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Realism as an Attitude as an Attitude

Thursday, December 10, 2020 at 8:00pm to 9:30pm

Virtual Event

Part of the Ronald and Janette Gatty series

Roger Nelson, Curator, National Gallery Singapore

Image credit: Maung Tha Din. Not Titled (Seated Woman Smoking a Cheroot). c. 1920s-1930s. Bronze on wooden base. Collection of National Gallery Singapore.

A seated woman smoking a cheroot; a man chopping wood; a woman with a parasol: these are some common subjects found in cast metal figurines known as “Pegu bronzes.” Made in Bago, Myanmar in the 1920s and 1930s and shown in British imperial “handicrafts” exhibitions, “Pegu bronzes”—like many colonial-era “crafts”—have mostly escaped scholarly attention, and rarely been considered in relation to discourses of artistic modernity. But might “Pegu bronzes” reward closer scrutiny, for art historians studying the emergence of realism in the modern art of Southeast Asia? The figurines closely mirror compositions found in contemporaneous photographs made in Myanmar, and their finely detailed and lifelike forms emerged in parallel with Western-style representational painting in that context, which is often considered a milestone in histories of modern art in the region.

What might “realism” have comprised, in 19th and early 20th-century Southeast Asia? Curators of the 1994 exhibition Realism as an Attitude emphasised the importance of Asian artists in the 1990s “[taking] a stance that indicates a desire to actively interact with and express the reality in which they live.” This attitudinal realism was positioned in contradistinction to “realism in the narrow sense of the word, which denotes a formal style or the act of copying of something.” But might we now revisit the stylistic and mimetic forms of earlier realisms in the region?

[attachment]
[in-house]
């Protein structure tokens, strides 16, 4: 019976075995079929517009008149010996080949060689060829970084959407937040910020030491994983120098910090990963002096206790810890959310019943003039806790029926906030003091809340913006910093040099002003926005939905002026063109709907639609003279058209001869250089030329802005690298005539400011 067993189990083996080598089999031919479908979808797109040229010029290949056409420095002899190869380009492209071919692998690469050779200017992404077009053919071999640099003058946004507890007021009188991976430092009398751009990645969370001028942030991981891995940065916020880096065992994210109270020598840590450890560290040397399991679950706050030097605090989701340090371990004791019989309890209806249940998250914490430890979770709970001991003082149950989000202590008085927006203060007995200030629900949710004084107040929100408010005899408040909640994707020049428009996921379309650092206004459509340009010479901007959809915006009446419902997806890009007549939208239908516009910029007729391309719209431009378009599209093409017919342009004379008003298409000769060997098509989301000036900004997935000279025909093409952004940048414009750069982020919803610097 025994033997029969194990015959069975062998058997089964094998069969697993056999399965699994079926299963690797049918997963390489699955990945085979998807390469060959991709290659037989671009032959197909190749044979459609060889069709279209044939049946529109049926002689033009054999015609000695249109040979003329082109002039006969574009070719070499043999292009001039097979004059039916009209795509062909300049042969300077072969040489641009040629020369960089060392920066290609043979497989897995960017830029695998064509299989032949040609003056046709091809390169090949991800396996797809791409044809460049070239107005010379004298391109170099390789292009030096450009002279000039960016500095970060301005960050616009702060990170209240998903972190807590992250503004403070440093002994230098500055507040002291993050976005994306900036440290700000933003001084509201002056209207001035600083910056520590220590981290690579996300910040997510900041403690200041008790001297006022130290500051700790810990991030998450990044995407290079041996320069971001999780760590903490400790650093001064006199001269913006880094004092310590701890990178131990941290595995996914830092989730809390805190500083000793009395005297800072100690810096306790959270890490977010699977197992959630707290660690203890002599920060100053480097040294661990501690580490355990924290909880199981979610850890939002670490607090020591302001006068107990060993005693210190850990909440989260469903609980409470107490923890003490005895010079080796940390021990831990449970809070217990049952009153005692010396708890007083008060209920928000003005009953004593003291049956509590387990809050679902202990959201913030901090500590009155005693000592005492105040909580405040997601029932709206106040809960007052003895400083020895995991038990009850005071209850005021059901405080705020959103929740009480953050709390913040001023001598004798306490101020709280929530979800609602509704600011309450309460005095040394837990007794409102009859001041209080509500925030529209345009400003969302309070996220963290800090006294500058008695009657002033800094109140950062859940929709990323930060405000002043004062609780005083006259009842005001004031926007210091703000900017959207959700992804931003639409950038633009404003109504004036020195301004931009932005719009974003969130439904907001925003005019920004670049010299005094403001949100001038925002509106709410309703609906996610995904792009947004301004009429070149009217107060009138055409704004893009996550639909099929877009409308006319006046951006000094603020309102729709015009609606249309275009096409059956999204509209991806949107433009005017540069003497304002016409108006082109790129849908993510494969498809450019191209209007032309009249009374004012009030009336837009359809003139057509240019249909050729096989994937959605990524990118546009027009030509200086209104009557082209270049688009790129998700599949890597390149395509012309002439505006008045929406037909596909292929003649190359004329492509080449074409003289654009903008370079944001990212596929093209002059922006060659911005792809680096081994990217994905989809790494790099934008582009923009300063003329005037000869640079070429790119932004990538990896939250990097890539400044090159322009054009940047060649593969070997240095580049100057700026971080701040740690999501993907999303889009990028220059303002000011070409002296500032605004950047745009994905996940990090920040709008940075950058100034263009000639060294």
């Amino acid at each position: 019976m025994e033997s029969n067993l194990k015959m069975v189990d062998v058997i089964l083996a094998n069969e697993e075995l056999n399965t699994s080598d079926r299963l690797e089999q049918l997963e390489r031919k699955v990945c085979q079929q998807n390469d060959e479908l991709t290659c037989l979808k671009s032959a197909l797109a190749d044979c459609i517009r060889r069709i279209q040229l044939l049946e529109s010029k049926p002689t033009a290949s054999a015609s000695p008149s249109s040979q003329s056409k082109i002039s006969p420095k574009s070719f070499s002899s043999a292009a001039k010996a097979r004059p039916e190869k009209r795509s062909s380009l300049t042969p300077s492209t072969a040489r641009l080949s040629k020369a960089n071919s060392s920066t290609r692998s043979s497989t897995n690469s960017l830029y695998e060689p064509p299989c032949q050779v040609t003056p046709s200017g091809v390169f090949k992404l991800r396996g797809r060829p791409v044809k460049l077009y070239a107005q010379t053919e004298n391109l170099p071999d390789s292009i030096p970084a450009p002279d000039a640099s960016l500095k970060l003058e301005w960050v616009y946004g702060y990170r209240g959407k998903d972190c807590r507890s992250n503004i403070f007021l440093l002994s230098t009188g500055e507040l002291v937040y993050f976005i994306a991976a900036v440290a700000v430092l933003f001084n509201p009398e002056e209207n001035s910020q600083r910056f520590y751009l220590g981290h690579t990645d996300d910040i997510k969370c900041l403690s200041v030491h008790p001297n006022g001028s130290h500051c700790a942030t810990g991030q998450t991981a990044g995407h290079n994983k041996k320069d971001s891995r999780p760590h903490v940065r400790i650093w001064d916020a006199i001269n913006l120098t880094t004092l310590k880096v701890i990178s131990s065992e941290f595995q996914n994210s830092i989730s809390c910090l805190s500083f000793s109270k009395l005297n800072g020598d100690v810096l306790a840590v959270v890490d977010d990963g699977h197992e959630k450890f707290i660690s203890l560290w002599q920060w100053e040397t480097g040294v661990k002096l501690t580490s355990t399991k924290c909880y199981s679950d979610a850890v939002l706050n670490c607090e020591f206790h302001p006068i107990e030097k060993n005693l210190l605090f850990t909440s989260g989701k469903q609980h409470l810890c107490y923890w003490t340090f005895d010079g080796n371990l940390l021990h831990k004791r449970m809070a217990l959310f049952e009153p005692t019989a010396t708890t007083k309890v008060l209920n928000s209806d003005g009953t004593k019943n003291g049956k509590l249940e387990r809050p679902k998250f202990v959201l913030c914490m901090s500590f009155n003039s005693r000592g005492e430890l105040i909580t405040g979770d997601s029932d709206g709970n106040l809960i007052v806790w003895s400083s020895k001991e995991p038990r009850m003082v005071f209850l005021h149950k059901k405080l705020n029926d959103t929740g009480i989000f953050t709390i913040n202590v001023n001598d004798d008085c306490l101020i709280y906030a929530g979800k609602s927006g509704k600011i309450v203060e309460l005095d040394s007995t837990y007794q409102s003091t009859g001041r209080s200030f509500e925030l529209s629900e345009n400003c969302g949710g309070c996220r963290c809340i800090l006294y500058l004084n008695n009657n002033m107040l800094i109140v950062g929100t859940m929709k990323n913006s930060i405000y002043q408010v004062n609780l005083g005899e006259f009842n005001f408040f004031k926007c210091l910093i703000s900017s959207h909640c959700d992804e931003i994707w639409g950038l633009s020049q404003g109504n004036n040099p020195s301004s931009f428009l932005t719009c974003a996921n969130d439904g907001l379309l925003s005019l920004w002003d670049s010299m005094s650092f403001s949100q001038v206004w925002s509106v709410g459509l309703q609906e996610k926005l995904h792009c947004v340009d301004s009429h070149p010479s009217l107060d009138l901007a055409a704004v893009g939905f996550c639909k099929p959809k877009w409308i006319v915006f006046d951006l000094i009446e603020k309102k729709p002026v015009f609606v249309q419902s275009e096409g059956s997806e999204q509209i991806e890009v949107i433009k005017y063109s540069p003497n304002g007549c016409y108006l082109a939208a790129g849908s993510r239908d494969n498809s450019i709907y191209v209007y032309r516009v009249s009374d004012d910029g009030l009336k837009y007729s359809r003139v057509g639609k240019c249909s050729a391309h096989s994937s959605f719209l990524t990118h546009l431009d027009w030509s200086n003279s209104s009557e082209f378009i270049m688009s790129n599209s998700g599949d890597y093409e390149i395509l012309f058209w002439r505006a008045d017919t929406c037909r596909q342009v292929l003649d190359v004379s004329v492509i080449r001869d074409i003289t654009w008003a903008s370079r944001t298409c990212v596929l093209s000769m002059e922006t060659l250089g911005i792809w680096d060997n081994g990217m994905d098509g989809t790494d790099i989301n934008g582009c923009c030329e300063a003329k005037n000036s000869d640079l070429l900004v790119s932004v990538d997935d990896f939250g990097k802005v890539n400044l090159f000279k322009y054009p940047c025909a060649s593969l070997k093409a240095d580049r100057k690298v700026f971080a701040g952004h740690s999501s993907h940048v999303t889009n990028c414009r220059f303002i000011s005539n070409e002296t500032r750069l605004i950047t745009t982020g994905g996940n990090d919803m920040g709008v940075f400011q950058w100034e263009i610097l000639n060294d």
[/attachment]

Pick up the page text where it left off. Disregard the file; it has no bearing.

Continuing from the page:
This lecture asks if “Pegu bronzes” and other examples of metalwork, woodcarving, and other “crafts” might find a place within art-historical understandings of the emergence of Western-style naturalistic representation in Southeast Asian art. Drawing on curatorial approaches to the period at National Gallery Singapore, the lecture explores various intersections, including those between media, between representations in two and three dimensions, between Buddhist statuary and colonial commerce, between portraits and “types,” and between art and craft.

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Lecture, Webinar


Mario Einaudi Center for International Studies, Asian Studies, History of Art and Visual Studies, Southeast Asia Program

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James Nagy

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Roger Nelson

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National Gallery Singapore

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